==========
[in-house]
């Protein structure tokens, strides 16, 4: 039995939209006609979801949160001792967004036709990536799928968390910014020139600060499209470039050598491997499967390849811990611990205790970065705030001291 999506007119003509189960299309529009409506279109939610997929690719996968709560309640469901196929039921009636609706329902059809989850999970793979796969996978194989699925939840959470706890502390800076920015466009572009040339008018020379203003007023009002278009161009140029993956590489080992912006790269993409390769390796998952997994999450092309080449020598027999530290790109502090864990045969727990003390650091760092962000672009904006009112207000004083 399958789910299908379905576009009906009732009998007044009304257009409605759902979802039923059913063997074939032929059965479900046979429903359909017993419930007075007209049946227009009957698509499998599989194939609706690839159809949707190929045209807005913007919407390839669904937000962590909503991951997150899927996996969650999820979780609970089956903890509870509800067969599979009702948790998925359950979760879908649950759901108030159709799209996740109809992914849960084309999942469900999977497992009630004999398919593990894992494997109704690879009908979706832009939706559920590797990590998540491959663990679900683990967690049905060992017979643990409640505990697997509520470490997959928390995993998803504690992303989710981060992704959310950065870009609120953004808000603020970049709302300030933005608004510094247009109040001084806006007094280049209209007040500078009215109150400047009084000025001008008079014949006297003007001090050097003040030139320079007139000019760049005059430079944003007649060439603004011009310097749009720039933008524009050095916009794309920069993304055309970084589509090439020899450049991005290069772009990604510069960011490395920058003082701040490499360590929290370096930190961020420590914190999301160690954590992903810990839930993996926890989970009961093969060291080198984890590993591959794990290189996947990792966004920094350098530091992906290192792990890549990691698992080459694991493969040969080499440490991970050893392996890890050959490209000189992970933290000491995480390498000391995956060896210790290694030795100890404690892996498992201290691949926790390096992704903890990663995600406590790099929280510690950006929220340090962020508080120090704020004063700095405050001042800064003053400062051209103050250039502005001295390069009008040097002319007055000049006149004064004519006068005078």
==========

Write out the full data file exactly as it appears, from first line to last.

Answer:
[in-house]
């Protein structure tokens, strides 16, 4: 039995939209006609979801949160001792967004036709990536799928968390910014020139600060499209470039050598491997499967390849811990611990205790970065705030001291 999506007119003509189960299309529009409506279109939610997929690719996968709560309640469901196929039921009636609706329902059809989850999970793979796969996978194989699925939840959470706890502390800076920015466009572009040339008018020379203003007023009002278009161009140029993956590489080992912006790269993409390769390796998952997994999450092309080449020598027999530290790109502090864990045969727990003390650091760092962000672009904006009112207000004083 399958789910299908379905576009009906009732009998007044009304257009409605759902979802039923059913063997074939032929059965479900046979429903359909017993419930007075007209049946227009009957698509499998599989194939609706690839159809949707190929045209807005913007919407390839669904937000962590909503991951997150899927996996969650999820979780609970089956903890509870509800067969599979009702948790998925359950979760879908649950759901108030159709799209996740109809992914849960084309999942469900999977497992009630004999398919593990894992494997109704690879009908979706832009939706559920590797990590998540491959663990679900683990967690049905060992017979643990409640505990697997509520470490997959928390995993998803504690992303989710981060992704959310950065870009609120953004808000603020970049709302300030933005608004510094247009109040001084806006007094280049209209007040500078009215109150400047009084000025001008008079014949006297003007001090050097003040030139320079007139000019760049005059430079944003007649060439603004011009310097749009720039933008524009050095916009794309920069993304055309970084589509090439020899450049991005290069772009990604510069960011490395920058003082701040490499360590929290370096930190961020420590914190999301160690954590992903810990839930993996926890989970009961093969060291080198984890590993591959794990290189996947990792966004920094350098530091992906290192792990890549990691698992080459694991493969040969080499440490991970050893392996890890050959490209000189992970933290000491995480390498000391995956060896210790290694030795100890404690892996498992201290691949926790390096992704903890990663995600406590790099929280510690950006929220340090962020508080120090704020004063700095405050001042800064003053400062051209103050250039502005001295390069009008040097002319007055000049006149004064004519006068005078």